Lineage-Committed Pancreatic Progenitors and Stem Cells
2014 (English)In: ADULT STEM CELLS, 2ND EDITION, TOTOWA: HUMANA PRESS INC , 2014, 339-357 p.Chapter in book (Refereed)
Type 1 diabetes is an autoimmune disease where self-reactive T cells attack and destroy insulin-producing beta cells. The prevalence of type 1 diabetes is increasing worldwide, but therapeutic options to cure diabetes are presently restricted to transplantation of cadaveric insulin-producing (islet) cells. One of the limitations to success of islet transplantation therapy is the lack of donor pancreatic islets. An alternative is to generate insulin-producing (beta-like) cells in the laboratory. Various sources of stem/progenitor cells, such as those from the umbilical cord blood, bone marrow, as well as embryonic stem (ES) cells/induced pluripotent stem (iPS) cells, have been tested for their potential to differentiate into an endocrine pancreatic lineage. These studies have confirmed that it is very difficult to generate a cell type that is able to produce physiologically significant amounts of insulin and secrete it in response to glucose, in a manner similar to that demonstrated by pancreatic beta cells. This chapter reviews the differentiation and commitment of adult pancreatic progenitor/stem cells to endocrine pancreatic lineage and discusses the practical difficulties towards using these for treatment of diabetes in humans.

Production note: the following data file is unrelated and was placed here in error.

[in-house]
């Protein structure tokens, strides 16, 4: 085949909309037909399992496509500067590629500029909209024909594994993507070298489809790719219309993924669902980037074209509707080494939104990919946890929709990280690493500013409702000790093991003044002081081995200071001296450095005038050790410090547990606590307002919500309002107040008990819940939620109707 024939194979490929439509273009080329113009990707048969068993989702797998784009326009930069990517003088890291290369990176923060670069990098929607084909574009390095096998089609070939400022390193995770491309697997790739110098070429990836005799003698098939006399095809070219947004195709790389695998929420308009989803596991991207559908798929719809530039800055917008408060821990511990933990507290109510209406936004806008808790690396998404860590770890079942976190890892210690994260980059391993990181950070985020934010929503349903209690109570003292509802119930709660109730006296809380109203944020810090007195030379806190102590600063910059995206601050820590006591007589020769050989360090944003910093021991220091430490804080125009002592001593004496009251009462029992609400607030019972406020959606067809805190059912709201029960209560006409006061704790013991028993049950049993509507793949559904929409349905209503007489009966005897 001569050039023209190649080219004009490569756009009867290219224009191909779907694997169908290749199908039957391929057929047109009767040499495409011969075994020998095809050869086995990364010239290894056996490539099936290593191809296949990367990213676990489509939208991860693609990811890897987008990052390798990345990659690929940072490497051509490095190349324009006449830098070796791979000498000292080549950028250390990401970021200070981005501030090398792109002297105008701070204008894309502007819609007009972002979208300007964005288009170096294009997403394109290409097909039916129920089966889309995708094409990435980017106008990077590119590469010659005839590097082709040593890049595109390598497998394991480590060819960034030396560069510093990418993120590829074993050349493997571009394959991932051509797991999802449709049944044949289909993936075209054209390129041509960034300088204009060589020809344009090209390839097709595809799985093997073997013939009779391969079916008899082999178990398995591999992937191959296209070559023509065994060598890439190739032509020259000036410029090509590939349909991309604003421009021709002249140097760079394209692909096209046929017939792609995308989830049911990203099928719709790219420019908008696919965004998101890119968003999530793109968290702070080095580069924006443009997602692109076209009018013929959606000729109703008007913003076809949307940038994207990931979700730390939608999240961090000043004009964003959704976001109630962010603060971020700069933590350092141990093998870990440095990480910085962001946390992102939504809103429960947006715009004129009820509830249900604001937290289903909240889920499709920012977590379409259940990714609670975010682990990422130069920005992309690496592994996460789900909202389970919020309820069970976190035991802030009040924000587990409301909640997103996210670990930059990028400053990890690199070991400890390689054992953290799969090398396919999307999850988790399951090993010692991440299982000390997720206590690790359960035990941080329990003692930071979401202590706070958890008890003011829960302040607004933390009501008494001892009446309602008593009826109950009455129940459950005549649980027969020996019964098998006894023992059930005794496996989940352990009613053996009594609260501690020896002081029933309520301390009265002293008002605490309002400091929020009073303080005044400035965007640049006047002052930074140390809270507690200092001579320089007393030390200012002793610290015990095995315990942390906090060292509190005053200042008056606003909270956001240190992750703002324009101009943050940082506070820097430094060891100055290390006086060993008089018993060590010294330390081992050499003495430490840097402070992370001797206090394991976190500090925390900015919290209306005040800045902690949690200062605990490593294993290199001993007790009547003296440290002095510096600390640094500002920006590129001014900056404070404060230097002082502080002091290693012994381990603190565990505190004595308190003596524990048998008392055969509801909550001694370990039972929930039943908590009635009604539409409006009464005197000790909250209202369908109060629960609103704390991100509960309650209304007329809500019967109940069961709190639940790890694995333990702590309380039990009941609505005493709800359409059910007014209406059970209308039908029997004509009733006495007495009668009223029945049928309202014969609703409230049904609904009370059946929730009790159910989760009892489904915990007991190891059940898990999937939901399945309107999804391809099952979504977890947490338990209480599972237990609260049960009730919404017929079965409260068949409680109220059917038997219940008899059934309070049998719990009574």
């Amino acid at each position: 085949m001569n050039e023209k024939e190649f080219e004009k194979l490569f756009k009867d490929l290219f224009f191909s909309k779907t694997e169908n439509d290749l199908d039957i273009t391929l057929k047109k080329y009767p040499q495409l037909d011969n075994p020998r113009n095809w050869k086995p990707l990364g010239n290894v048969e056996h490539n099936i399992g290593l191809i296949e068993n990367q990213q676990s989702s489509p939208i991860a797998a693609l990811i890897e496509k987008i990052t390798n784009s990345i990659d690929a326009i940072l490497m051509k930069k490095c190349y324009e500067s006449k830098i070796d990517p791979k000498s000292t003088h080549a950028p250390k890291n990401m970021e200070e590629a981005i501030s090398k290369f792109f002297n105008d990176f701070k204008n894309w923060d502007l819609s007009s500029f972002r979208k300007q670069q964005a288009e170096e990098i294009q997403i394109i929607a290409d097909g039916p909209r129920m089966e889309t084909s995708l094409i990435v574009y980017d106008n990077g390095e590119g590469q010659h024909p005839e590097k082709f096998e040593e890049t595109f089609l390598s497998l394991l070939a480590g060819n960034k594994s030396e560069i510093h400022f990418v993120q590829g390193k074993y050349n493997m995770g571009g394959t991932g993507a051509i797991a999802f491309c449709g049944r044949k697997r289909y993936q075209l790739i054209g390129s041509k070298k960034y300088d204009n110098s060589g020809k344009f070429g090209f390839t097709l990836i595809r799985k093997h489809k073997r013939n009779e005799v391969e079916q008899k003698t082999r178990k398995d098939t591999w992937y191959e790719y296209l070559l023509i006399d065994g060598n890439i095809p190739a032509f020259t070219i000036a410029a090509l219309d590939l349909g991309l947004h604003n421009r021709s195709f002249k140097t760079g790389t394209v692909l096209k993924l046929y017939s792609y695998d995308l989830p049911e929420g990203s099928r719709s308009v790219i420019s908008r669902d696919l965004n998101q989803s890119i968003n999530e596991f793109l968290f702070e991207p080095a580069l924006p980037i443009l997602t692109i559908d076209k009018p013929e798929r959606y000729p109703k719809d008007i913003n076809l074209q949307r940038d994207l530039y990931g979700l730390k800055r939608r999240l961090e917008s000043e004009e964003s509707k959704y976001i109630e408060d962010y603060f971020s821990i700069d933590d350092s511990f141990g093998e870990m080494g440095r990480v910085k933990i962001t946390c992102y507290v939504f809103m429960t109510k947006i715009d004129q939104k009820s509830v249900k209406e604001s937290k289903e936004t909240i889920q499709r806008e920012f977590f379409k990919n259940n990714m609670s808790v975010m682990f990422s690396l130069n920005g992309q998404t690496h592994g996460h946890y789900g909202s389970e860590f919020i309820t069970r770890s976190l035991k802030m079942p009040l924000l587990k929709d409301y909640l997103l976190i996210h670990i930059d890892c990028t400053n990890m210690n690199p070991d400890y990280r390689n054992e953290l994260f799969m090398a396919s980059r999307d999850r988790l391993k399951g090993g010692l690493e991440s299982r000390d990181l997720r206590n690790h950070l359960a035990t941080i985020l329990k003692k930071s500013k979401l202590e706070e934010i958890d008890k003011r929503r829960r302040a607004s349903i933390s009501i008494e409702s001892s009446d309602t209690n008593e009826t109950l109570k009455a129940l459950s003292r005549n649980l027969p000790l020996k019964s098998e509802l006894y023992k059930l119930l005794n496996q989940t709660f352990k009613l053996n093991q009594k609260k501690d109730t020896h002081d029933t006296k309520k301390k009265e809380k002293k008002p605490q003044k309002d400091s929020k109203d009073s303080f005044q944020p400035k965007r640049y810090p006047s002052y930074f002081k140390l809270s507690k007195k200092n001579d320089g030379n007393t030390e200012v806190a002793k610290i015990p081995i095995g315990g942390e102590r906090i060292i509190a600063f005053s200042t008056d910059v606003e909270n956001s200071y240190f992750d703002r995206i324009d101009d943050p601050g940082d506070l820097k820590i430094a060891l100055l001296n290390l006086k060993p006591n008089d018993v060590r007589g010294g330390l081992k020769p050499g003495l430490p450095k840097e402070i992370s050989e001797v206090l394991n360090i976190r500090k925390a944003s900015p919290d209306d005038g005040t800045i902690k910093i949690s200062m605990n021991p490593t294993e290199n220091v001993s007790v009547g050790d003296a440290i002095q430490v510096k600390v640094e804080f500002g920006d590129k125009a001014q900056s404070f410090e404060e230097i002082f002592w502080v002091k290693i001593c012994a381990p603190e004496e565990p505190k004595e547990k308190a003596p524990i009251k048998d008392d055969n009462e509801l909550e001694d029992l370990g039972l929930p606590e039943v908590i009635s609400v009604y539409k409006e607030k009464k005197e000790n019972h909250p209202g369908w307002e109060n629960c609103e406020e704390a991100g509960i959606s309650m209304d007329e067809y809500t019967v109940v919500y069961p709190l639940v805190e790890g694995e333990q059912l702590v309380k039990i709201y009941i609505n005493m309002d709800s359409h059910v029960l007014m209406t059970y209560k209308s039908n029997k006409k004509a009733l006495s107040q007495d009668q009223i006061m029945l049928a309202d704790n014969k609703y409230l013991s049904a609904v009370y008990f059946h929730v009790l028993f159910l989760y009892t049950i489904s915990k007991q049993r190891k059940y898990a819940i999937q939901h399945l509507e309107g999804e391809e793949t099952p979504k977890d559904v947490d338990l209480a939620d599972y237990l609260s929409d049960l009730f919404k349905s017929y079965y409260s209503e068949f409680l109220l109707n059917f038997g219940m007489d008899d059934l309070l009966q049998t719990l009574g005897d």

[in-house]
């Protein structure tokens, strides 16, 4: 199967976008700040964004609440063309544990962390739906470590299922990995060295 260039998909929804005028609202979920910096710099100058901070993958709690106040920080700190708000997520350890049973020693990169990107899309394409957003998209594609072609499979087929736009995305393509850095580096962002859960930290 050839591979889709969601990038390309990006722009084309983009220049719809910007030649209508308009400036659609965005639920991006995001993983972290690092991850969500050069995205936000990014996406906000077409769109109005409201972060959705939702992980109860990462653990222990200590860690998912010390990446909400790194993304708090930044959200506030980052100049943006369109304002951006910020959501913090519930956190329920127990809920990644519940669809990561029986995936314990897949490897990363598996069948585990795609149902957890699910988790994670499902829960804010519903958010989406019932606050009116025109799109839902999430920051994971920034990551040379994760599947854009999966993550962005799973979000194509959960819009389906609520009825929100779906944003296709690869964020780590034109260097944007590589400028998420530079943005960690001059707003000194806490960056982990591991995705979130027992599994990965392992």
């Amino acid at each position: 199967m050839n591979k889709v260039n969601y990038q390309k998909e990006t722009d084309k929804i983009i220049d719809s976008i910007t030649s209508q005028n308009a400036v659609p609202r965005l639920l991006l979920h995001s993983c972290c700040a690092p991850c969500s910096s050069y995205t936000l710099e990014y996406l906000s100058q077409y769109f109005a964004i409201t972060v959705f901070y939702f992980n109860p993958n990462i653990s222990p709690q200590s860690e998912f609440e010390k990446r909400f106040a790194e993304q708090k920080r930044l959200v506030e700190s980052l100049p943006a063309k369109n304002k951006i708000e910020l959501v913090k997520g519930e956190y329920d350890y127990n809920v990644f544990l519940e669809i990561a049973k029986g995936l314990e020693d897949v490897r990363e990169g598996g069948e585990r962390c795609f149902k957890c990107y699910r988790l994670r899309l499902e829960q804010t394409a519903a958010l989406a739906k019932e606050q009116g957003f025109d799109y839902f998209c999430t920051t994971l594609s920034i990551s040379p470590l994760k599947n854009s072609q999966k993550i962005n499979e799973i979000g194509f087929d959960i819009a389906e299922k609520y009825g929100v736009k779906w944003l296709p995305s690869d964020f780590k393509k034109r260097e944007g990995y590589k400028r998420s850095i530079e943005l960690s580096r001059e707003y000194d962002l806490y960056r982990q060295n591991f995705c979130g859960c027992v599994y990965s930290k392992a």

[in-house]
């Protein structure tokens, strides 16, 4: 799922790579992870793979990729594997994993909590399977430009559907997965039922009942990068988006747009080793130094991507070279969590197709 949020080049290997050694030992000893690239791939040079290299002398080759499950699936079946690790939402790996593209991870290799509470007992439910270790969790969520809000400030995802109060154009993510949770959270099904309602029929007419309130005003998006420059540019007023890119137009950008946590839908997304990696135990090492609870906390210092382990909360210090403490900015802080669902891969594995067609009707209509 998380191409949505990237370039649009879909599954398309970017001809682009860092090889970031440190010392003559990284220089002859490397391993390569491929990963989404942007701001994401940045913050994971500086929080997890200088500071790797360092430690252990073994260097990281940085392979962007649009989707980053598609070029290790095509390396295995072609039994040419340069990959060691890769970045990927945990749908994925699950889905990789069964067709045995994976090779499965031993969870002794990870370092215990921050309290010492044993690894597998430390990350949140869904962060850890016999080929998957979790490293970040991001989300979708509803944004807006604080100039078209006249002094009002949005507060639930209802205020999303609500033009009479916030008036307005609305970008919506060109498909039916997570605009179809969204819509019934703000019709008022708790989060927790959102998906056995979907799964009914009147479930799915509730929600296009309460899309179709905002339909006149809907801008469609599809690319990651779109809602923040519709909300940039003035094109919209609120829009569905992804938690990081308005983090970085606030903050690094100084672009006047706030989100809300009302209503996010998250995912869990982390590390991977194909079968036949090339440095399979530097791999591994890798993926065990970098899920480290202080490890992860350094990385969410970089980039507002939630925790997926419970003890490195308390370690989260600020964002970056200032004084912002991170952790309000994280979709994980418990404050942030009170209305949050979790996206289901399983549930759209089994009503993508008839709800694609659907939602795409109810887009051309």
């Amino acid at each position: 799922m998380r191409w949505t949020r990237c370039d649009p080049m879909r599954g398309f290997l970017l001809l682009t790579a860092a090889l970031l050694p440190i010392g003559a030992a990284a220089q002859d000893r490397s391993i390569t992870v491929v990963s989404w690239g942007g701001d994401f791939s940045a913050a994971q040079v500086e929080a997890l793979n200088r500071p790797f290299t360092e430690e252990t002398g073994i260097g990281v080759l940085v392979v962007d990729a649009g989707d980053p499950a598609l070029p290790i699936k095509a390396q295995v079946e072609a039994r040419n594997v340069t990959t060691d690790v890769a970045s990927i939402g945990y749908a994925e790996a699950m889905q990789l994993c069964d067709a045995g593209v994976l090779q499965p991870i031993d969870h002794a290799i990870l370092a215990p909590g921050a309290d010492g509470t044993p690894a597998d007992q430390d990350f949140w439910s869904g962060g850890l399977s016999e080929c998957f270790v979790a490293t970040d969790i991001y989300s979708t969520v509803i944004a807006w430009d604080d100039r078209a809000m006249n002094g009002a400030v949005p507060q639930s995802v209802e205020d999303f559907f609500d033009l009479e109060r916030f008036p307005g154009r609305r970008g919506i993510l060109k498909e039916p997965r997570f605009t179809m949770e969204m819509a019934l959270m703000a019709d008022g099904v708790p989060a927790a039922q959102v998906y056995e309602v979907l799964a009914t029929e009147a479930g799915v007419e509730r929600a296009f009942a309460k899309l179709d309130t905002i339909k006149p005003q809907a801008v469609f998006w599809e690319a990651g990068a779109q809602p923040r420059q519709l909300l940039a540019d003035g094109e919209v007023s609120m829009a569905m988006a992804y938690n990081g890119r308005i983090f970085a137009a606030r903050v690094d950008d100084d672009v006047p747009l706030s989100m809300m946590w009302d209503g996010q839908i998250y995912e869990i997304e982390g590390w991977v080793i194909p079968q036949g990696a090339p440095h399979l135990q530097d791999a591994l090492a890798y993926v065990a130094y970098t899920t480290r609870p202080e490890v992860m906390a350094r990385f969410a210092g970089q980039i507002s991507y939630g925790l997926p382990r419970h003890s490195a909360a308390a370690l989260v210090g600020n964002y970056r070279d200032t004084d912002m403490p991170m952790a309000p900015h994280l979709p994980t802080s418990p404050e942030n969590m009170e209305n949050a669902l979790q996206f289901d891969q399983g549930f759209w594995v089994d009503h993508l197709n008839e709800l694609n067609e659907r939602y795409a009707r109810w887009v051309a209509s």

Place, publisher, year, edition, pages
TOTOWA: HUMANA PRESS INC , 2014. 339-357 p.
Adult stem cells, Human islet-derived progenitor cells, Insulin-producing cells, Differentiation, Lineage mmitment
Medical and Health Sciences
IdentifiersURN: urn:nbn:se:umu:diva-96648DOI: 10.1007/978-1-4614-9569-7_14ISI: 000342895800015ISBN: 978-1-4614-9569-7OAI: oai:DiVA.org:umu-96648DiVA: diva2:765631